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Originally Posted By: azsynthetic
Originally Posted By: dave1251
Made it in. I have a simple question while the DOD budget was a higher percentage of the Federal Budget during the Cold War how was it balanced?
Cold war cost a lot less than having two actual wars, plus the economy bail out, plus 99 weeks of umemployment, plus 100% increase in welfare cost, etc....
IF I can stick to arithmetic, and not sound political, the Cold War was less expensive, but only slightly... Adjusted for inflation, we spend the same per capita now that we did during the cold war era...we spend far less as a percentage of federal budget (we are at about 20%, near the historic lows of the mid 90s, when DOD was at 18% of federal budget, and far below the 70% of budget that DOD consumed during Korea...)...and we are spending a slightly higher percentage of GDP....we are currently spending near level of the Reagan build-up as a % of GDP...well below the highs in %GDP spending that happened during other wars in history... OCO (wars) are very expensive. But, even were we to return to the lowest defense budgets we have ever had (and get rid of OCO), say, the inflation-adjusted $400B of the late 90s (same as the 60s prior to Vietnam), we would save on the order of $300B. Our current Federal Deficit is $1.5T, that's $1,500B...so, the "peace dividend" of returning to historic lows in spending, saving roughly $300B, would not get us anywhere close to a balanced budget. In fact, if we were to eliminate the DOD completely (not that I am advocating that course), we would still be $800 Billion in the hole. Every year.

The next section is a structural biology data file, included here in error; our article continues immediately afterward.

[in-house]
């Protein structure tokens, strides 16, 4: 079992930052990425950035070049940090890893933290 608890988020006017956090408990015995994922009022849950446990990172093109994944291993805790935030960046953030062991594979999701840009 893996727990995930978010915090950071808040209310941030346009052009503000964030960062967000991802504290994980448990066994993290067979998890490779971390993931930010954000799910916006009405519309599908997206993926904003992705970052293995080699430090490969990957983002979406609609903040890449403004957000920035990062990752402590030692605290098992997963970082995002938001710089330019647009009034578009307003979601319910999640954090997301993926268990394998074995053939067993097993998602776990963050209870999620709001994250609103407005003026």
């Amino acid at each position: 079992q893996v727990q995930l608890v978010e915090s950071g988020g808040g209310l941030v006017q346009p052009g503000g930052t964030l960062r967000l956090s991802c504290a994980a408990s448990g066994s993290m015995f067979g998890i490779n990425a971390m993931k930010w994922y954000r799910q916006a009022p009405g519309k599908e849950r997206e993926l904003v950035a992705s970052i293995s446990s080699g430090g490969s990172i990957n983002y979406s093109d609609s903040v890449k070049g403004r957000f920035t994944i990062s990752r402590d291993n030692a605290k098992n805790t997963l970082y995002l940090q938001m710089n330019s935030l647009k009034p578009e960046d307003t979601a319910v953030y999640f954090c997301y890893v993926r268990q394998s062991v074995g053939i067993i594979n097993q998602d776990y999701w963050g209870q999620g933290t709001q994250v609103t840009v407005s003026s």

OVERKILL

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The cuts in January stem from an August 2011 congressional budget deal to avoid a historic default on U.S. Treasury debt. Congress pledged to find $1.2 trillion in additional spending cuts by the end of 2012, or they would happen automatically, with half coming from defense spending. Although defense firms have warned that some $500 billion in cuts over 10 years will ultimately cause the loss of more than two million jobs countrywide, they have little clarity on how the Defense Department will parse out the pain starting in January.
Not only is the 500 billion in cuts concerning, but the 2 MILLION JOBS!!!????????? HOLY [censored]! That's only going to make things worse, having 2 million fewer tax payers. What kind of brain dead pylons are running this gong show?
 
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What kind of brain dead pylons are running this gong show?
The same architects of failure that don't want the cuts published until after the election.
 
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Perhaps the same idjits who haven't had a budget in almost 4 years? This is no longer a partisan issue. We need some action soon.
 
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Since Canada has a booming economy maybe those 2 million people can find much better jobs up North with free healthcare and no worries.